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  Results from FactBites:
 
Volunteer canola - Brassica napus and Brassica rapa - Weeds - Manitoba Agriculture, Food and Rural Initiatives (242 words)
Volunteer canola - Brassica napus and Brassica rapa
The stems are erect, 1 m tall, branched, glabrous in napus, hairy in rapa, and bluish-green in colour.
Rapa leaves are lighter green, clasping, and hairy on the underside and petiole.
Turnip (Brassica rapa) - Wikipedia, the free encyclopedia (1253 words)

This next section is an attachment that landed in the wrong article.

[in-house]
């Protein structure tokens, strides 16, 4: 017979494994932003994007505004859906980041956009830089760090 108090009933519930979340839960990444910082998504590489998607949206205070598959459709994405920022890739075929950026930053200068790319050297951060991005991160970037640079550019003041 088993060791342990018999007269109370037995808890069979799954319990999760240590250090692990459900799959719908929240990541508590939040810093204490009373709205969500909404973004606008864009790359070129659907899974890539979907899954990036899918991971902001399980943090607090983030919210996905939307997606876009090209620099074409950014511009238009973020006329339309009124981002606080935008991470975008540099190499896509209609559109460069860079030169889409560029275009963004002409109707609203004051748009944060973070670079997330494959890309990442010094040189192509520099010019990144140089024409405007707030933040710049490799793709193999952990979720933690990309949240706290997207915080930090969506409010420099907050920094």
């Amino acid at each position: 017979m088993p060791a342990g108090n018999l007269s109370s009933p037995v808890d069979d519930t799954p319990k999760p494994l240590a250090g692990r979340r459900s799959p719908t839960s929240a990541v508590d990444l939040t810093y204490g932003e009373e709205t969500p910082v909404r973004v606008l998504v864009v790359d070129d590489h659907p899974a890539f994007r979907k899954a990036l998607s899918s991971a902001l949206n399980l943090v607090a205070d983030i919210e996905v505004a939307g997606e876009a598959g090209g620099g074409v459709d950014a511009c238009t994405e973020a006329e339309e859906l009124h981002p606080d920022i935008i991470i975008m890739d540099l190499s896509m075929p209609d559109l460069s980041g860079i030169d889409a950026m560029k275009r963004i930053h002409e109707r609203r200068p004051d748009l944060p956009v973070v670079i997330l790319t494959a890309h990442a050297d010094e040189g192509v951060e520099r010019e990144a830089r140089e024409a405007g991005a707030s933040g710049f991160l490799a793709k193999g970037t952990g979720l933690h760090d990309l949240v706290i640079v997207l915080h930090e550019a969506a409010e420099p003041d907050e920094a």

rapa) is a root vegetable commonly grown in temperate climates worldwide for its white, bulbous taproot.
The turnip discussed here, a variety of Brassica rapa, is not the same plant as the rutabaga, though confusion occurs because of regional variations in usage: both may be referred to as "turnip" (see disambiguation page).
Varieties of Brassica rapa that have been developed specifically for use as leaf vegetables are called Chinese cabbage.
  More results at FactBites »